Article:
Resumes are very personal documents. In fact, whenever I’m reviewing a resume, I always ask permission before I mark it up. Who am I to edit your life’s work?
That said, I can almost guarantee you that the way your career counselor handles your resume is not the way it will be handled once you submit your job applications. After speaking with many, many recruiters, here are some hard truths I’ve learned.
1. If your relevant experience, education, or skills are hard to find at a glance, your resume might as well be blank.
It’s understandable to want to make your resume stand out a bit from the typical resume, but getting creative in InDesign isn’t the way to do it. As the head of Google’s HR states, “Unless you’re applying for a job such as a designer or artist, your focus should be on making your resume clean and legible.”
In other words, no funky formats. You’re far better off spending your time trying to maximize the top half of your resume. This could mean writing a resume summary with your most relevant qualifications or maybe pulling all your most relevant experiences into a separate section at the top of your resume and relegating the rest into an “Additional Experiences” section. As long as you’re trying to maximize traditional resume formatting rather than do something entirely different, you should be safe.
2. If it’s not immediately clear from your experience why you’re applying, no one will connect the dots for you.
Whether you’re a career changer or just applying for a reach position, if a recruiter’s initial reaction to your resume is confusion, you’re not going to get very far.
So, make sure you connect the dots for the reader. It’s likely that you have an idea of how your skills can be transferred or why you’re more skilled than your years of experience might let on. But, unless you spell it out on your resume, the recruiter probably won’t be able to put the pieces together—and you’ll never have the chance to explain in person.
One way to solve it? Using a simple objective statement. While you should definitely not use an objective statement if you’re applying for a position that makes perfect sense—or if it’s a clichéd “I’d like to use my skills at an innovative, fast-growing organization”—if your background is a little unusual for the job you’re targeting, a brief explanation might just be what gets you to the interview.
3. If your resume is difficult to skim, it probably won’t be read at all.
There’s some debate over how much time a recruiter will spend looking over a resume, but everyone agrees that it’s less than 20 seconds. What does that mean for job seekers? It means your resume needs to be as easy to read—really, skim—as possible.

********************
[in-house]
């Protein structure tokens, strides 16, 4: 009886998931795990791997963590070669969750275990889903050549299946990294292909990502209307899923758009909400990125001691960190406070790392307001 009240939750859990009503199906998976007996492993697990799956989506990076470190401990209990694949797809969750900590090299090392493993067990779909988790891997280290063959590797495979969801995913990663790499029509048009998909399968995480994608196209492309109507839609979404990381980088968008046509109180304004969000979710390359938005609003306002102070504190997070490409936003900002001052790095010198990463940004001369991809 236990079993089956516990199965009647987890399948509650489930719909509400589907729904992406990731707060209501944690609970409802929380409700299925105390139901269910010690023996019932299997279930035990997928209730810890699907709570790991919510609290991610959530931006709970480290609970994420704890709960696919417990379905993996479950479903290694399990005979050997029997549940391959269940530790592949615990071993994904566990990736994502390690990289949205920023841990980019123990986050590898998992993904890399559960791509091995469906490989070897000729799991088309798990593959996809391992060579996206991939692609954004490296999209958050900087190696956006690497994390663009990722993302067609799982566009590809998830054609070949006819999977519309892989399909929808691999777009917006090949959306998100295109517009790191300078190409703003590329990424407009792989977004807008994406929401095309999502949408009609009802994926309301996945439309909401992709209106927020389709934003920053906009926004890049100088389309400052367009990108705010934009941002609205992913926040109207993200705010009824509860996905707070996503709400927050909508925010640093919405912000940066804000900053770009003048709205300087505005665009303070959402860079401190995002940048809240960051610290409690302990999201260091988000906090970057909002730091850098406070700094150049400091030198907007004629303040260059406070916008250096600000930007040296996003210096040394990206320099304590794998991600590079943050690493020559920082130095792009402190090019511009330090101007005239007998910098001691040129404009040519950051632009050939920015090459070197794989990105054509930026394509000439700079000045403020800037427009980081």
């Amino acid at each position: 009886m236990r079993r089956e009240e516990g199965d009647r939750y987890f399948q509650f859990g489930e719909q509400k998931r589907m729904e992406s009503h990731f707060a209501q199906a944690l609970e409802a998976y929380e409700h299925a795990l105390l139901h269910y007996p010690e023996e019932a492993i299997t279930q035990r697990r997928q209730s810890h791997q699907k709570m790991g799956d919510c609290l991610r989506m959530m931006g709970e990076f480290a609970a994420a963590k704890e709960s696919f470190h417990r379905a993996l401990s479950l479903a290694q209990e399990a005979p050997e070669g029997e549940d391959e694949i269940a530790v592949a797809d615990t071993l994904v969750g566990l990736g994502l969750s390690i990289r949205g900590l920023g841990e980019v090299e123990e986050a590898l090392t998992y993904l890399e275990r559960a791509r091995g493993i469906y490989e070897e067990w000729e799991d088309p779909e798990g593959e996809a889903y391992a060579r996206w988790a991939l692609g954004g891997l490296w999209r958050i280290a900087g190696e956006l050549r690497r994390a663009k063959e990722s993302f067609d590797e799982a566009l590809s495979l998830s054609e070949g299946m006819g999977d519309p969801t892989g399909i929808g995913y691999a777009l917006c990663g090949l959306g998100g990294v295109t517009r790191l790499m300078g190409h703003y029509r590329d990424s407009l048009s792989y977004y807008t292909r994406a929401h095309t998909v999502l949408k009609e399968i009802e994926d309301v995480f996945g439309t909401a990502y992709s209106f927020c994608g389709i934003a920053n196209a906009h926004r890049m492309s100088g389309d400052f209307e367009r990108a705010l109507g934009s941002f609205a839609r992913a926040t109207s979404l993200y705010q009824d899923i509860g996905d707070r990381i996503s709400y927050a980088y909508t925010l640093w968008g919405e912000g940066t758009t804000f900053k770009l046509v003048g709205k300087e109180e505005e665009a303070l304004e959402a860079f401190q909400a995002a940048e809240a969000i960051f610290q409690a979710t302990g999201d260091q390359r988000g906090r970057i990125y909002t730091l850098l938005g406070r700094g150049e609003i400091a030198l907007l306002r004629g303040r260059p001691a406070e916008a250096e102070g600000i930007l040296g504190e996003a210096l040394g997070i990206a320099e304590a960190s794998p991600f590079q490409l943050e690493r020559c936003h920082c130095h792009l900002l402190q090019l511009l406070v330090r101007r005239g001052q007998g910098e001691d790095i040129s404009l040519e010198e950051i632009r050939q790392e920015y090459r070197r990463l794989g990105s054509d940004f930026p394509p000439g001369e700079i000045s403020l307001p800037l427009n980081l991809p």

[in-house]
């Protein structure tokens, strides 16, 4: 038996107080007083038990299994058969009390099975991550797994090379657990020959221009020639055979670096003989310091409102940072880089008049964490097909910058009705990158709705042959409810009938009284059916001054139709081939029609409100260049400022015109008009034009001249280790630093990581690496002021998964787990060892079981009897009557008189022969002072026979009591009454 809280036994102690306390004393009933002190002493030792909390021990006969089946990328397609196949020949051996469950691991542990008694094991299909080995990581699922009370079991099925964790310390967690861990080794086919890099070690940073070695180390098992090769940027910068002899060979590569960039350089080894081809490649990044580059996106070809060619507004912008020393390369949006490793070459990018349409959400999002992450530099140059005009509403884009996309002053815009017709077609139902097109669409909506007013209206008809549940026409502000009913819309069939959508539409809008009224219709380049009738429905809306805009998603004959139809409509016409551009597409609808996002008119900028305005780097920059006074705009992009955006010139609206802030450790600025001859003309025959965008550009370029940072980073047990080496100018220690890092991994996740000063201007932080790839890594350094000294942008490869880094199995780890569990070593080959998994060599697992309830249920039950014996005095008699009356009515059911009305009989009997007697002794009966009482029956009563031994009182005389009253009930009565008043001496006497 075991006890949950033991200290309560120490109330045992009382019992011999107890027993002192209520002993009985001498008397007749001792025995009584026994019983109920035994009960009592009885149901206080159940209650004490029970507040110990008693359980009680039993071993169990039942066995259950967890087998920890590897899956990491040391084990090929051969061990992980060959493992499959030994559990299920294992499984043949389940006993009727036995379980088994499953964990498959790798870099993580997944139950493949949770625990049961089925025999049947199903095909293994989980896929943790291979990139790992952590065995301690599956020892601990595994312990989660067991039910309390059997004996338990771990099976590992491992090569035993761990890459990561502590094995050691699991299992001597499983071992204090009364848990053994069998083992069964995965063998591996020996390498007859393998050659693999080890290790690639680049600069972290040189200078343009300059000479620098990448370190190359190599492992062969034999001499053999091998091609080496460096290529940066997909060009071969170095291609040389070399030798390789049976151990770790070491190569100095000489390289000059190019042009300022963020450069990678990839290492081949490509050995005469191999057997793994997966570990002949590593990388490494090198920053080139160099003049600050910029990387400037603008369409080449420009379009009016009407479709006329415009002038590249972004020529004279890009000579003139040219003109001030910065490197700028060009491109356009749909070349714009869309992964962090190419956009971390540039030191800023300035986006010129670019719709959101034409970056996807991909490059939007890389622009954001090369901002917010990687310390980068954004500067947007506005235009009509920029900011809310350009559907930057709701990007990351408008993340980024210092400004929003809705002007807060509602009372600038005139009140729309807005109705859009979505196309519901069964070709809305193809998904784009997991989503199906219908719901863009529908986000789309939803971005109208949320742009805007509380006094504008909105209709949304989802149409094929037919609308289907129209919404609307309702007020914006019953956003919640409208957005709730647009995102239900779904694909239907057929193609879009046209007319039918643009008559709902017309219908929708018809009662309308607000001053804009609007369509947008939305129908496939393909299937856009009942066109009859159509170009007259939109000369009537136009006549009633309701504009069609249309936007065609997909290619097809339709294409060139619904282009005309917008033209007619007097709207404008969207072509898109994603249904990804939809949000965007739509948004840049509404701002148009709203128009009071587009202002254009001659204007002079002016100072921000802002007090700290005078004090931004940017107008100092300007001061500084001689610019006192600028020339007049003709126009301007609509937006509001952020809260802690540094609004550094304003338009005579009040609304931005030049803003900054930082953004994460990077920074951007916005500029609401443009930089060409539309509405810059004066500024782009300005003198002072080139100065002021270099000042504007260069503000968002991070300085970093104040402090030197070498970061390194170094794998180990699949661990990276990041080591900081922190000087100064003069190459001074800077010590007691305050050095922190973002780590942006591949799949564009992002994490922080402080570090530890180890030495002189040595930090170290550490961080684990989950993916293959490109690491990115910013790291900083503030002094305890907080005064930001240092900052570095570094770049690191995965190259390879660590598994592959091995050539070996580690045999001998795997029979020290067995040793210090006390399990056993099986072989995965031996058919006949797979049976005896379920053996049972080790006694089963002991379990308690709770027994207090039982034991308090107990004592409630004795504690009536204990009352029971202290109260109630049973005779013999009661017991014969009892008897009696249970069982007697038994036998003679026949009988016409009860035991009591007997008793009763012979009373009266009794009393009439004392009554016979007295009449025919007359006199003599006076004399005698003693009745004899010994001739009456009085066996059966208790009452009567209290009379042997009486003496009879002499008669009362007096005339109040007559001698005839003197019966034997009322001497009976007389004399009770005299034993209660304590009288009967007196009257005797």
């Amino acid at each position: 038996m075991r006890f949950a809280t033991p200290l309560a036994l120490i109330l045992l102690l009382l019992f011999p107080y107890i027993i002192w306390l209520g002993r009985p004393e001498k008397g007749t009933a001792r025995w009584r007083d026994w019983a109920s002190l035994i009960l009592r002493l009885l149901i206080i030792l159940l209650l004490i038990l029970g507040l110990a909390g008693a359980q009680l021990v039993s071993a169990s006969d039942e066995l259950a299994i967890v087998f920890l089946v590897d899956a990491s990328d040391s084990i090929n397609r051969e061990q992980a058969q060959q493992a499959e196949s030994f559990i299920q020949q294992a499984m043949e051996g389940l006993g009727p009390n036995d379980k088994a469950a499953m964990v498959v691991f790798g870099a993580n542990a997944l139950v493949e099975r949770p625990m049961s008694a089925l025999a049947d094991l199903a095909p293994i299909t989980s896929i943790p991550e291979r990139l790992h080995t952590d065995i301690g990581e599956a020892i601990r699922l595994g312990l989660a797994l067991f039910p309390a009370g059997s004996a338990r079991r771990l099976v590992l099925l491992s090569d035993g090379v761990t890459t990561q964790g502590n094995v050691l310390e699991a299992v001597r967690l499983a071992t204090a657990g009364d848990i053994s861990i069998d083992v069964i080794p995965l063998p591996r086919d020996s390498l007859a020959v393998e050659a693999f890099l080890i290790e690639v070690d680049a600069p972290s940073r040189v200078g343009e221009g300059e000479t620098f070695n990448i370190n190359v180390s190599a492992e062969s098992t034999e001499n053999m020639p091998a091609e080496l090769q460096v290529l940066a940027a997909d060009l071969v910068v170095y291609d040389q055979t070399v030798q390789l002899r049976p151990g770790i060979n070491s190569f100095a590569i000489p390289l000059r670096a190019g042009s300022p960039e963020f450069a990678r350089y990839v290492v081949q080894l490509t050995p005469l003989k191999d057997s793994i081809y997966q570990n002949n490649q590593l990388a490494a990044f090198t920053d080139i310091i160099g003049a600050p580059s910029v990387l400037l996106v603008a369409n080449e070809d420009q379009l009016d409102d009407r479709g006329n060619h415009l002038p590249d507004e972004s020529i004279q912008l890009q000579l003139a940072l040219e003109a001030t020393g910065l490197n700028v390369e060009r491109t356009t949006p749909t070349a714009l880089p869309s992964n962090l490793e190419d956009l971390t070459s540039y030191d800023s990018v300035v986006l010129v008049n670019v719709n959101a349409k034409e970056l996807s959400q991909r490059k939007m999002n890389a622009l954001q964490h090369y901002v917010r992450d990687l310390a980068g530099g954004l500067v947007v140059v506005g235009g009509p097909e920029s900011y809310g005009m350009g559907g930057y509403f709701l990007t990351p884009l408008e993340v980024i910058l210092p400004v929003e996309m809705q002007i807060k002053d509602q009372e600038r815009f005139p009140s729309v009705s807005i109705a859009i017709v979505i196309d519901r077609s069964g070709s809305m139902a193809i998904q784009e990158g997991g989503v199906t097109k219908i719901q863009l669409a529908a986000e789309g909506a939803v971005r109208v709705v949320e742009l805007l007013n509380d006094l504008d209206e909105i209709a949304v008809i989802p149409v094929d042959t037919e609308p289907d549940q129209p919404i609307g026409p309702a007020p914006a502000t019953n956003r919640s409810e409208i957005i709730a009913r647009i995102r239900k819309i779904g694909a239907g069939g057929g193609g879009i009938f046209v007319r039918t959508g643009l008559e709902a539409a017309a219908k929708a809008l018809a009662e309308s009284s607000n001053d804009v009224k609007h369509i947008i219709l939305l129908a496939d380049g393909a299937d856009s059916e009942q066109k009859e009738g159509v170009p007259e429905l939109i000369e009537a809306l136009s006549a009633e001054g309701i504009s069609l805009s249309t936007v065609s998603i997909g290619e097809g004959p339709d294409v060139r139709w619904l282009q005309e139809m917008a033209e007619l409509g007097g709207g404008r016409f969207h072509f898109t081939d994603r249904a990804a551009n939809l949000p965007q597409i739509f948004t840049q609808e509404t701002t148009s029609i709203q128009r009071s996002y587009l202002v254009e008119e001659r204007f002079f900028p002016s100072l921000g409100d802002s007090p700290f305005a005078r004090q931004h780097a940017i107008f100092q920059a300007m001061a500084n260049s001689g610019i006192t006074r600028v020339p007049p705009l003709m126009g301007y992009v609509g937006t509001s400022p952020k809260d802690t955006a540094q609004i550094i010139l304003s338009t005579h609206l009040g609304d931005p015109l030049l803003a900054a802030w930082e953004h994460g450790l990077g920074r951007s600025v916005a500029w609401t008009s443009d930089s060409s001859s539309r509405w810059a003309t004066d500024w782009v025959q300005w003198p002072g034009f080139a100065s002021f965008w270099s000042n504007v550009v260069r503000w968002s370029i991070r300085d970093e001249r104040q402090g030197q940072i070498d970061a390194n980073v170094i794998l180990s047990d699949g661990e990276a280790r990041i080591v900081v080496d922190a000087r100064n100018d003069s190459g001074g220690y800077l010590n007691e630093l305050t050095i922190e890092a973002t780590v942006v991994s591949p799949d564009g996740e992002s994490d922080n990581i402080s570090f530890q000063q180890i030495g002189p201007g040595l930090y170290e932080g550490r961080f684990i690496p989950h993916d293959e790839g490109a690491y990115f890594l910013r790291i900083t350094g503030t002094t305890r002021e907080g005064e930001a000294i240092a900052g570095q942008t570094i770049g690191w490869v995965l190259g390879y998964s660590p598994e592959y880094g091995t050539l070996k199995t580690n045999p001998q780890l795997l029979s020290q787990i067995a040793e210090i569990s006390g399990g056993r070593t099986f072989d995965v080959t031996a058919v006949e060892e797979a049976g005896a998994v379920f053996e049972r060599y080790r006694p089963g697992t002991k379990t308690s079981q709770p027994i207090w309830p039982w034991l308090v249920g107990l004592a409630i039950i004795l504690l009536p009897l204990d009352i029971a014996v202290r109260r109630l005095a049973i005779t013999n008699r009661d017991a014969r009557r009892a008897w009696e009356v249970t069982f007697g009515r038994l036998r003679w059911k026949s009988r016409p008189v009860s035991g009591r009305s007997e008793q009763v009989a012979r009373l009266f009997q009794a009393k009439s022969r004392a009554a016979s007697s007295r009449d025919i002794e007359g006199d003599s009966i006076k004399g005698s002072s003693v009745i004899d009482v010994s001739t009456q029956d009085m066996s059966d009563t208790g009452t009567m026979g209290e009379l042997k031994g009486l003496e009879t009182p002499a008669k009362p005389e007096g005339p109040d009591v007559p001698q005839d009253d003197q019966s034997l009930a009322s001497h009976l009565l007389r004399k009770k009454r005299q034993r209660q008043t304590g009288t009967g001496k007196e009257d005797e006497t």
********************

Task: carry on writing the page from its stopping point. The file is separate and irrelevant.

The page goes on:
Read: Don’t make your font so small that it’s barely legible. It doesn’t matter how much more you’re able to fit on your one-pager if no one is reading it. And don’t let your bullet points drag on to that third line. Two is all you get and, more likely than not, one is all that will get read. (Here’s a bit more on how to make your resume easy to skim.)
4. If you expect to get your resume in front of a hiring manager, you need to first make sure you get through HR.
That means making sure a layperson can understand what you’re talking about in your resume. It doesn’t matter if you’re managing complicated supply chains, coding complex algorithms, or conducting cutting-edge research on nanolasers—none of your impressive feats will reach the appropriate hiring manager if you can’t at least explain it in a way that a nontechnical human resources representative can understand well enough to put you in the right pile.
This means cutting the jargon, giving proper context, and focusing on results. Use the job posting to your advantage here—find the keywords and present your work the same way they do. I know, jargon can be pretty fun to use and starts to get instinctive when you’re around it for long enough, but step outside of your industry bubble for a bit and try to approach your resume as an industry outsider. The easier you make things for HR, the more smoothly your application process will go.
5. If your contact info isn’t correct, nothing else matters.
Finally, don’t be that person who has everything a recruiter is looking for but is just impossible to contact. Check, double check, and test your contact information. Typos are always bad, but a typo in your contact information is probably as bad as it gets. It’s a really crummy feeling to notice an incorrect email address a couple months into your job search. Don’t let that be you.
Did I miss anything? What are some hard truths you’ve learned about resumes?
Lily Zhang serves as a Manager of Graduate Student Professional Development at the MIT Media Lab where she works with a range of students from AI experts to interaction designers. When she’s not indulging in a new book or video game, she’s thinking about, talking about, or writing about careers. Follow her musings on Twitter @lzhng.More from this Author